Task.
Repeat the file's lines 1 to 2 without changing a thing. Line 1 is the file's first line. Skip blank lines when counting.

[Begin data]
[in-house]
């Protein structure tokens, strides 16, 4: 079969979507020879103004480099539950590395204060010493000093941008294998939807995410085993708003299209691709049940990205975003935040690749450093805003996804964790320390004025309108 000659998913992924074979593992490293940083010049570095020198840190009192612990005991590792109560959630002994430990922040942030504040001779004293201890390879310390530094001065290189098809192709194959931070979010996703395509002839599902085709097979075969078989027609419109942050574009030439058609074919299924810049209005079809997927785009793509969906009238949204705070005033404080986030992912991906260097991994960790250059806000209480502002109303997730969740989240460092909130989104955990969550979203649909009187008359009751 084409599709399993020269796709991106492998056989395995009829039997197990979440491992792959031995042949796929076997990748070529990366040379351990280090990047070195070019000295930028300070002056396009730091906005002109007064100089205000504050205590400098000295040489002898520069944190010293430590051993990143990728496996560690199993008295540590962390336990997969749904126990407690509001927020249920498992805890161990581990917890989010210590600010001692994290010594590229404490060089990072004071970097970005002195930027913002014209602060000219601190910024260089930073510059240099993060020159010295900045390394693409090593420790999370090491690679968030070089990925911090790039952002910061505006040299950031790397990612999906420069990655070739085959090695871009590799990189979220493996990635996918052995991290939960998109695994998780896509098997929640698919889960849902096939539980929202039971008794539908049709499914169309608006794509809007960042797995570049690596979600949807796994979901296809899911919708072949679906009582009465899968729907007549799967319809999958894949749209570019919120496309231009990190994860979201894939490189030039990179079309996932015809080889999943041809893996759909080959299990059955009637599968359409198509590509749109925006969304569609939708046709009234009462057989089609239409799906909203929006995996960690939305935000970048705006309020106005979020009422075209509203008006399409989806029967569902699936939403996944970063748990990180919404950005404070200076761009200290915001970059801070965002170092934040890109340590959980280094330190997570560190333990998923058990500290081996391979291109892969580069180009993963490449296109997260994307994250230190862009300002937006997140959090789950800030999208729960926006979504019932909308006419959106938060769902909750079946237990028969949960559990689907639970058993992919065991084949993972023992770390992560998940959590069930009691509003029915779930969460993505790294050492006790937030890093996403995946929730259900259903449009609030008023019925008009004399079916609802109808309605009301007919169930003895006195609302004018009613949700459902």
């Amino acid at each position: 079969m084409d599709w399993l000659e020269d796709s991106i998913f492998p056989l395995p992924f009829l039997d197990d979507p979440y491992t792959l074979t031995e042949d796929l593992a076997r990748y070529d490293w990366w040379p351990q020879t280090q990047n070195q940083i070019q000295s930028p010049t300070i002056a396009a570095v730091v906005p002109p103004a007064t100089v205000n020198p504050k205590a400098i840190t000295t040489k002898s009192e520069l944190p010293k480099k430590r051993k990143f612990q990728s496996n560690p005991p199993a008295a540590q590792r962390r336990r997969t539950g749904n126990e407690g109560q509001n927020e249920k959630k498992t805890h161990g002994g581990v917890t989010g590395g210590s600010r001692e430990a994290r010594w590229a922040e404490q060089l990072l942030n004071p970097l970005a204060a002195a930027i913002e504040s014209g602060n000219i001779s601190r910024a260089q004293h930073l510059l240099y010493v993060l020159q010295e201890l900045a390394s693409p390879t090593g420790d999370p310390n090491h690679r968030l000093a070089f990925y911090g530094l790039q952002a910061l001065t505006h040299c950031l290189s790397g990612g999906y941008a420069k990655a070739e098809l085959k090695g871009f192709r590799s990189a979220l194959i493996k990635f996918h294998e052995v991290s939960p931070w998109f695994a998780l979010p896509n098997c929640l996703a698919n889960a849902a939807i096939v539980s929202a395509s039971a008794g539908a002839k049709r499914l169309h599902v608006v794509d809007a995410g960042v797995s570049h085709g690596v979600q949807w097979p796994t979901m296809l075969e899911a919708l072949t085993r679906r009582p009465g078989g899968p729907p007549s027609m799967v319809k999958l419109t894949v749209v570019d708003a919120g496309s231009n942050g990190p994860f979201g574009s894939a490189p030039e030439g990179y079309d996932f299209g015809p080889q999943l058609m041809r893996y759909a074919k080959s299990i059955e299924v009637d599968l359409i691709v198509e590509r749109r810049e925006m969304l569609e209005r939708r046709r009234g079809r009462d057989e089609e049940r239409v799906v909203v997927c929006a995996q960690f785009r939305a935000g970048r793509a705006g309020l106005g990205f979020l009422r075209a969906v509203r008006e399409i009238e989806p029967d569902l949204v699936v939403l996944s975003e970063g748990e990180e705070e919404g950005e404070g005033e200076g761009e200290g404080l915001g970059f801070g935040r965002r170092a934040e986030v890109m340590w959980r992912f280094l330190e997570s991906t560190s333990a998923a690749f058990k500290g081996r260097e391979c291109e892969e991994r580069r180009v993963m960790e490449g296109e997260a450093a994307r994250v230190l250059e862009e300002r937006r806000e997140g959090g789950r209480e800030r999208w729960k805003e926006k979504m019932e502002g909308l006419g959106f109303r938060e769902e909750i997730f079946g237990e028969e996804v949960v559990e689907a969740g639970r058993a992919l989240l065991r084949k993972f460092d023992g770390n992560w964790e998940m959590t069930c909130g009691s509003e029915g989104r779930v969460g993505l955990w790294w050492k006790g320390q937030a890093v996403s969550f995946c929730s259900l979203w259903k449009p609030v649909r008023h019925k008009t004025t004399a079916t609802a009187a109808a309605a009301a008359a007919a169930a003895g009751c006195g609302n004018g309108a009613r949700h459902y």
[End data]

[in-house]
């Protein structure tokens, strides 16, 4: 079969979507020879103004480099539950590395204060010493000093941008294998939807995410085993708003299209691709049940990205975003935040690749450093805003996804964790320390004025309108 000659998913992924074979593992490293940083010049570095020198840190009192612990005991590792109560959630002994430990922040942030504040001779004293201890390879310390530094001065290189098809192709194959931070979010996703395509002839599902085709097979075969078989027609419109942050574009030439058609074919299924810049209005079809997927785009793509969906009238949204705070005033404080986030992912991906260097991994960790250059806000209480502002109303997730969740989240460092909130989104955990969550979203649909009187008359009751 084409599709399993020269796709991106492998056989395995009829039997197990979440491992792959031995042949796929076997990748070529990366040379351990280090990047070195070019000295930028300070002056396009730091906005002109007064100089205000504050205590400098000295040489002898520069944190010293430590051993990143990728496996560690199993008295540590962390336990997969749904126990407690509001927020249920498992805890161990581990917890989010210590600010001692994290010594590229404490060089990072004071970097970005002195930027913002014209602060000219601190910024260089930073510059240099993060020159010295900045390394693409090593420790999370090491690679968030070089990925911090790039952002910061505006040299950031790397990612999906420069990655070739085959090695871009590799990189979220493996990635996918052995991290939960998109695994998780896509098997929640698919889960849902096939539980929202039971008794539908049709499914169309608006794509809007960042797995570049690596979600949807796994979901296809899911919708072949679906009582009465899968729907007549799967319809999958894949749209570019919120496309231009990190994860979201894939490189030039990179079309996932015809080889999943041809893996759909080959299990059955009637599968359409198509590509749109925006969304569609939708046709009234009462057989089609239409799906909203929006995996960690939305935000970048705006309020106005979020009422075209509203008006399409989806029967569902699936939403996944970063748990990180919404950005404070200076761009200290915001970059801070965002170092934040890109340590959980280094330190997570560190333990998923058990500290081996391979291109892969580069180009993963490449296109997260994307994250230190862009300002937006997140959090789950800030999208729960926006979504019932909308006419959106938060769902909750079946237990028969949960559990689907639970058993992919065991084949993972023992770390992560998940959590069930009691509003029915779930969460993505790294050492006790937030890093996403995946929730259900259903449009609030008023019925008009004399079916609802109808309605009301007919169930003895006195609302004018009613949700459902």